I‘m a traditional kind of girl—you know, one who puts off her Christmas shopping until the day after Thanksgiving and then spends December in a frenzy of list-making, bargain-shopping and gift-wrapping. Although I wish I could be one of those women who creates dozens of heartfelt handmade gifts, alas, craftiness is not my thing. One thing I can do, though, is buy a good book. That’s a skill, right? I love giving books as gifts, and I also love getting good ideas about books to give as gifts. So I figured since our Segullah readership has excellent taste (you do, don’t you!), we’d get going on this Christmas shopping thing and swap some book recommendations.
I polled the Segullah staff and ended up with a truckload of titles. I’ve divided the recommendations into seven categories: Adult Fiction, General Nonfiction, Memoir, LDS Fiction, LDS Nonfiction, Young Adult Fiction, and Picture Books. I also had to winnow each category to a reasonable size, so I went with six suggestions per category and focused on newish titles (although I cheated a little with the picture books). Each book below has been recommended by at least one member of the Segullah staff and several are endorsed by many of us. Also, a caveat: some recommended books might contain some language or difficult content. I also can’t know the content of every book recommended in the comments. Since we’re all individuals, it’s ultimately up to each of us to decide what constitutes good literature and what doesn’t. In other words: do your due diligence and check things out before pulling out your debit card.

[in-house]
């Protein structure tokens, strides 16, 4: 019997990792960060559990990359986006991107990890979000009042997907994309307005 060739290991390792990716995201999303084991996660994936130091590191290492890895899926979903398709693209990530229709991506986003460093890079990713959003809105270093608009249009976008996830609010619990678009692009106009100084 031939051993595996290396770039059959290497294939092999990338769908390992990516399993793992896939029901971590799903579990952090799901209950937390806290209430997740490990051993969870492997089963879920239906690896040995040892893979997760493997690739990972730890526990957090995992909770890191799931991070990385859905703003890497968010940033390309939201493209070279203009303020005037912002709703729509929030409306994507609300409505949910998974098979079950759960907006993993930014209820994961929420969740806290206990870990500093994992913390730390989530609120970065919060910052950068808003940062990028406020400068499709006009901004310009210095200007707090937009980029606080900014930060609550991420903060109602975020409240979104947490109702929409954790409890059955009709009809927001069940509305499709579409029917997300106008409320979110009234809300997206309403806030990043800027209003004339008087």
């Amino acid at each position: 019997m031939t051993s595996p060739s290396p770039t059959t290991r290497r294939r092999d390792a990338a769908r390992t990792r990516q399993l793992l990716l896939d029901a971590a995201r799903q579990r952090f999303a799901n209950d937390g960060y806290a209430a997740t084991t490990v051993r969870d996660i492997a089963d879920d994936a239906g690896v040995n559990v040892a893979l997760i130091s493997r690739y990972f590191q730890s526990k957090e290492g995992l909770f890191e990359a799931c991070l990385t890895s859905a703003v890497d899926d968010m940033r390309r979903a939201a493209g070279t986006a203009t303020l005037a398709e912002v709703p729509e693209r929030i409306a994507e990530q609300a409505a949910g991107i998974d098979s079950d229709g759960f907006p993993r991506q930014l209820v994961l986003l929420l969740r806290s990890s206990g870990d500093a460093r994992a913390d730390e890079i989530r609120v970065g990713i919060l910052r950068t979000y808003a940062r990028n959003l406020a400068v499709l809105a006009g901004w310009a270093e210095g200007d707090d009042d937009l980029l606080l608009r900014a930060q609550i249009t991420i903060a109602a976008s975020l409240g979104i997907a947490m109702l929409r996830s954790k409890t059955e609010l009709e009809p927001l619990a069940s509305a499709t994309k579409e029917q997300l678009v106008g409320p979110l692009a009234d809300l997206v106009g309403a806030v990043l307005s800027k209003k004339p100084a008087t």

Oh, and you all know you should be subscribing to Segullah the magazine, correct? And that it makes a perfect holiday gift? Of course you do!
So now, without further ado, the list:
—Olive Kitteridge by Elizabeth Strout. This novel-in-stories won the Pulitzer Prize. Beautiful writing, memorable characters, startling insights. Plus who doesn’t want to read about a 7th grade math teacher and her neighbors living in coastal Maine?? Seriously–you want to! Trust me.
—The Guernsey Literary and Potato Peel Society by Mary Ann Shaffer and Annie Barrows This epistolary novel has been a favorite of book clubs all year. And I admit it: I haven’t read it yet because I didn’t like the title . . . but I have been assured that the novel is powerful and life-affirming and all-around good. It’s on my list of books to read.